Harold Mattingly

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Harold Mattingly (1884 - 26 January 1964) was a British art historian and numismatist, who specialised in the history of Ancient Rome, especially Etruscan and Roman currency.

Biography[edit]

Harold Mattingly was born in Sudbury, Suffolk in 1884. He studied at Gonville and Caius College of the University of Cambridge. In 1910 he joined the Department of Printed Books of the British Museum.

In 1909 and 1914, showing his interest in Roman history, he publish two books on the subject.

During the First World War, worked for the Postal Censorship Bureau. At the close of hostilities he returned to his work at the British Museum and his attention carried him towards the study of antique coins.

From 1912, Harold Mattingly was a member of the Royal Numismatic Society.[1]

He completely revised of the chronology used for the study of Roman coins.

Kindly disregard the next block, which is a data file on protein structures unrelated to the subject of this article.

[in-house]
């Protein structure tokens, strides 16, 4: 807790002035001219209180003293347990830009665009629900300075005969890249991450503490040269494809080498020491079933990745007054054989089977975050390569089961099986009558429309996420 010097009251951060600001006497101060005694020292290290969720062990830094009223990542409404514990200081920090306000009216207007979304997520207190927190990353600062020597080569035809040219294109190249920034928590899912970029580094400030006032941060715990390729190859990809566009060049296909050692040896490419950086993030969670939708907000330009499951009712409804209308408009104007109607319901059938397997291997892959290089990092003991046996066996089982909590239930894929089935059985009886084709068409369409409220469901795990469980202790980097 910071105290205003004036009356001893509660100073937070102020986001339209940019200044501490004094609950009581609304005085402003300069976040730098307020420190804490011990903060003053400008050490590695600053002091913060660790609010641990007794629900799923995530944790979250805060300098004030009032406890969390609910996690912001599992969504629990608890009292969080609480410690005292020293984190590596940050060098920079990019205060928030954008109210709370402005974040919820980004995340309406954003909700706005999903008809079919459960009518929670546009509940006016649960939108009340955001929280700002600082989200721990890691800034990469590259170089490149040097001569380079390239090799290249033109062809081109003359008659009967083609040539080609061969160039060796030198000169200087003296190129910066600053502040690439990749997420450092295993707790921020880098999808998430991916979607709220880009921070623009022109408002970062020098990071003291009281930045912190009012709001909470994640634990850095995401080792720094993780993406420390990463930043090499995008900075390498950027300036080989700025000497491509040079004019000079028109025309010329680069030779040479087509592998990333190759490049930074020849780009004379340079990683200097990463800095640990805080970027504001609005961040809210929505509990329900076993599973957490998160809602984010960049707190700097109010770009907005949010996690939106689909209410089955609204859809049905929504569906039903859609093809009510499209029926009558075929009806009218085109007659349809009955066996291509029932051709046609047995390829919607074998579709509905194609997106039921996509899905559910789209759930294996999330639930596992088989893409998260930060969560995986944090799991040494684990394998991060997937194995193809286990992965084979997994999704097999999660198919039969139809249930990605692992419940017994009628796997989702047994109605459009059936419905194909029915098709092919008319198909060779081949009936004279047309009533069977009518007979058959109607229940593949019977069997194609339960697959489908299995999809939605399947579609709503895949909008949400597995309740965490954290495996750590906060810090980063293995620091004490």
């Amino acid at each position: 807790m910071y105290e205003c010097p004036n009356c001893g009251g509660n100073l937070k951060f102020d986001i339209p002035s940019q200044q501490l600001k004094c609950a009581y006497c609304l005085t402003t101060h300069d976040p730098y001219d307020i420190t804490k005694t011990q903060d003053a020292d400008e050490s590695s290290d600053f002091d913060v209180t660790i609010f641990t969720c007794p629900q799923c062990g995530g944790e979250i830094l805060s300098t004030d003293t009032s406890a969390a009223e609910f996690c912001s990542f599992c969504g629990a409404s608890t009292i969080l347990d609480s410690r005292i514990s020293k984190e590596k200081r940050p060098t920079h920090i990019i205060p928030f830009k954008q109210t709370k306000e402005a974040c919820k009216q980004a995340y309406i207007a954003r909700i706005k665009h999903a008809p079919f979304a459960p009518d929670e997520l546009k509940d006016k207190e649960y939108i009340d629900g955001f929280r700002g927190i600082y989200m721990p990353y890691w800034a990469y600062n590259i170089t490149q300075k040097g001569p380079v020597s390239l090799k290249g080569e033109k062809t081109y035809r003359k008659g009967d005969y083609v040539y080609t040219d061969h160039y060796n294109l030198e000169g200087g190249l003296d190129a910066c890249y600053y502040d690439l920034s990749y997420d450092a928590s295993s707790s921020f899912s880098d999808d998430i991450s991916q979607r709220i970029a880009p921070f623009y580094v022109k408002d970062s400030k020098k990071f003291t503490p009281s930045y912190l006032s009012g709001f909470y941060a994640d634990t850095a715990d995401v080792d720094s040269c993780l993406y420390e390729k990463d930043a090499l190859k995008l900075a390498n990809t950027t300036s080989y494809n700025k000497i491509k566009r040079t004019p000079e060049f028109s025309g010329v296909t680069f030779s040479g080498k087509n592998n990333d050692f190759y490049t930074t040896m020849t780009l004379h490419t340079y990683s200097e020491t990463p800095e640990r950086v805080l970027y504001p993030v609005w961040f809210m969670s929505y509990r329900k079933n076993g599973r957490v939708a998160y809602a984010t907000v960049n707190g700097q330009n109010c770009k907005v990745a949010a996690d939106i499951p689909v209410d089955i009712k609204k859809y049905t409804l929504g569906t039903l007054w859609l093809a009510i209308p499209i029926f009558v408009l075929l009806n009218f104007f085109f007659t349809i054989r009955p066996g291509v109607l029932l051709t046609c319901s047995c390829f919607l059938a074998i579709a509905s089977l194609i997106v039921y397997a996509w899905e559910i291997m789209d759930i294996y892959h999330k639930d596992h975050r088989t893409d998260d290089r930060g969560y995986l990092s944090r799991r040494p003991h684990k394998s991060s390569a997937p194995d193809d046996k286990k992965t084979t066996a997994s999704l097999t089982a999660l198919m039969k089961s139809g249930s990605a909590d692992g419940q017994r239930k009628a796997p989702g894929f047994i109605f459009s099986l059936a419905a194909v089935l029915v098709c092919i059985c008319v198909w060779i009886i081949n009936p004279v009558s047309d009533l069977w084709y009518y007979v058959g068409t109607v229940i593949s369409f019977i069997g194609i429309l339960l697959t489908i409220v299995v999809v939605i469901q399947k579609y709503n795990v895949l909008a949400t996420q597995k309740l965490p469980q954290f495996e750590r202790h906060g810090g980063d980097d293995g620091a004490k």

He also translated Tacitus' works "Agricola" and "The Germania". His translation is considered one of the best and is still used (albeit in edited format) today.

He died on 26 January 1964 at the age of 79 in Chesham, Buckinghamshire.

Publications[edit]

  • Coins of the Roman Empire in the British Museum, 6 tomes, British Museum, London, 1923.
  • (with Edward Allen Sydenham), The Roman Imperial Coinage, 10 v., Spink, London, 1923-1994.
  • Roman Coins from the Earliest to the Fall of the Western Empire, Methuen & Co., London, 1928.
  • The Date of the Roman Denarius and Other Landmarks in Early Roman Coinage. H. Milford, London, 1933
  • Some New Studies of the Roman Republican Coinage. Proceedings of the British Academy : pp. 239–285, 1953.

Notes and references[edit]

  1. ^ Numismatic Chronicle, Chronicle of the Royal Numismatic Society.

External links[edit]